Anticoagulants and thrombolytics. Risks and Benefits

J. R. Guidry, R. A. Raschke, A. R. Morkunas

Research output: Contribution to journalReview articlepeer-review

20 Scopus citations


The increased use of anticoagulation agents in critical care is associated with both hemorrhagic and thromboembolic sequelae. Bleeding is associated with thrombolytic agents, heparin, and warfarin; serious hemorrhage may require the administration of antifibrinolytic drugs, protamine sulfate, or vitamin K1, respectively. Recognition of early signs and symptoms of bleeding such as pain, neurologic symptoms, and metabolic abnormalities enable one to make an early diagnosis and institute treatment promptly. Heparin administration is associated with a delayed-onset thrombocytopenia with thrombosis and may lead to amputation. Warfarin depletes proteins C and S causing thromboembolic episodes, including a rare skin necrosis, which may be prevented by administering both heparin and warfarin for 4 to 5 days.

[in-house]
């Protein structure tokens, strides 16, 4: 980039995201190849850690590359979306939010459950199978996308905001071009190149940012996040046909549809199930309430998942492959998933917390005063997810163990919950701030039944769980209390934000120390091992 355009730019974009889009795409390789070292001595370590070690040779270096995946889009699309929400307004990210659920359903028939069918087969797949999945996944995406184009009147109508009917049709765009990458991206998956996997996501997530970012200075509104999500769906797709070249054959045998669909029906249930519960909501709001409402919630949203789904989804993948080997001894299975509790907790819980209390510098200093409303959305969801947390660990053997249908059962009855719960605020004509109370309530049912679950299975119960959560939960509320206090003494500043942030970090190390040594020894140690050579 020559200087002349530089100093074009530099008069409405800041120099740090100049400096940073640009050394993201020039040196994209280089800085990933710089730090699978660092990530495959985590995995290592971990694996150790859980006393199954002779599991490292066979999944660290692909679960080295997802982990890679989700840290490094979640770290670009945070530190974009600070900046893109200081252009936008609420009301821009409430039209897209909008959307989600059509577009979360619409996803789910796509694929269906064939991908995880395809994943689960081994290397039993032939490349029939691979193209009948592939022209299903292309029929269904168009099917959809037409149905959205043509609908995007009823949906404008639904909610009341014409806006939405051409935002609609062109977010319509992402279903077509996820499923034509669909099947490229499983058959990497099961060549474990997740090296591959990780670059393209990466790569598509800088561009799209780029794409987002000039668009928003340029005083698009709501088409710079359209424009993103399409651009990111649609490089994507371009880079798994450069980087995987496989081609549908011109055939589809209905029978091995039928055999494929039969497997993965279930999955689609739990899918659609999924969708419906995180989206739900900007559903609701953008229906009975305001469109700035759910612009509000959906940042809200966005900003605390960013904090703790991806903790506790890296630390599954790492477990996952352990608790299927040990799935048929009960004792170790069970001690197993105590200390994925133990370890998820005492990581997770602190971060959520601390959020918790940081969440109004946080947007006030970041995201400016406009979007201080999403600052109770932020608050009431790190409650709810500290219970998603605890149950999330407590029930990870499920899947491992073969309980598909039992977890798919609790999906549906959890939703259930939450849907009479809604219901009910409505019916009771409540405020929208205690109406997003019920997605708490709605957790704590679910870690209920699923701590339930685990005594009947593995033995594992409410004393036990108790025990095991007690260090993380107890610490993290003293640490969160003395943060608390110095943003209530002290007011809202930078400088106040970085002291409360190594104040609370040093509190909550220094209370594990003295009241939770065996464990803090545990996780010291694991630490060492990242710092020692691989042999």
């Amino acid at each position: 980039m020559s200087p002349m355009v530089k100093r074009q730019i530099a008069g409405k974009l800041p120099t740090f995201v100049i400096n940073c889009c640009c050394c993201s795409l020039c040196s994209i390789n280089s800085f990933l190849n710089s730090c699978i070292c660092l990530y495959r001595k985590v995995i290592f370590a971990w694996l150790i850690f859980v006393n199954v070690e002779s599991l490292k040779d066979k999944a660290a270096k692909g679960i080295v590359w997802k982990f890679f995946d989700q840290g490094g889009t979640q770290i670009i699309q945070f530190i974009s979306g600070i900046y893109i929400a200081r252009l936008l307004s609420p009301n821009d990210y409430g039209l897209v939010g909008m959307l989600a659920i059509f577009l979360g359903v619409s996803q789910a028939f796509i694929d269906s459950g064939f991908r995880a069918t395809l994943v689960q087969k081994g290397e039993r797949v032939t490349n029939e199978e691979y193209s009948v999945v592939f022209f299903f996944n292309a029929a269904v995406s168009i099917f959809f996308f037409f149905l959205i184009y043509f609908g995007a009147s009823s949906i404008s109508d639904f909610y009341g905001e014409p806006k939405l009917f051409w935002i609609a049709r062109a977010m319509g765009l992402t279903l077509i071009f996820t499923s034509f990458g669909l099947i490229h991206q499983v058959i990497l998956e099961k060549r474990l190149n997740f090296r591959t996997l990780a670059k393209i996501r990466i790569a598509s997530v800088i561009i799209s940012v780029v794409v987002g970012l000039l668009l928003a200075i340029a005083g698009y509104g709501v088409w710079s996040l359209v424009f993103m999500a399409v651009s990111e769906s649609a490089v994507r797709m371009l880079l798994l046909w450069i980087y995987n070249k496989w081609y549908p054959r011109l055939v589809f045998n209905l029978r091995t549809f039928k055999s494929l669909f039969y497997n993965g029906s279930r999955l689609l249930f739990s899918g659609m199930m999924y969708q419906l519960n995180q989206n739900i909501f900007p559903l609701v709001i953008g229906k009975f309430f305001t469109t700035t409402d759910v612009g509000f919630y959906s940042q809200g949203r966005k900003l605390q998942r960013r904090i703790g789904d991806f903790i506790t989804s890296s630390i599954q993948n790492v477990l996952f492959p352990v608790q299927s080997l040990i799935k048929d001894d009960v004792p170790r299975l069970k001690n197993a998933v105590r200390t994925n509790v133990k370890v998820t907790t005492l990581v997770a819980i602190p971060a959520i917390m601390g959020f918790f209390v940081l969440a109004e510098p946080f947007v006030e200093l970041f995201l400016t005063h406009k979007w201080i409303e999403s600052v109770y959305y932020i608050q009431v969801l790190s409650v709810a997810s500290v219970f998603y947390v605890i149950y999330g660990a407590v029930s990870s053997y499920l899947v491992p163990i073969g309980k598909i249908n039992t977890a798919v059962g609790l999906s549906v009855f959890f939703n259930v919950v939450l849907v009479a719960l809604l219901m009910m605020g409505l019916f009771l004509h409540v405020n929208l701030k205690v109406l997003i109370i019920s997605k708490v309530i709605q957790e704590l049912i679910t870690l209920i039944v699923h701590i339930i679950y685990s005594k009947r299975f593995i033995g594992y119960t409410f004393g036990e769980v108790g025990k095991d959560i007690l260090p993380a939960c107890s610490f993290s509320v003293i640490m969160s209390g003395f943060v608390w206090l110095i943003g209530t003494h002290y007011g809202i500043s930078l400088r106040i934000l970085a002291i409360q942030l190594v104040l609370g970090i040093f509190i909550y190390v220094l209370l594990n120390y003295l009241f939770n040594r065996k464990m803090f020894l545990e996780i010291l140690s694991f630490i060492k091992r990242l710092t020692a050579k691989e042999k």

Original languageEnglish (US)
Pages (from-to)533-554
Number of pages22
JournalCritical Care Clinics
Issue number3
StatePublished - 1991
Externally publishedYes

ASJC Scopus subject areas

  • Critical Care and Intensive Care Medicine


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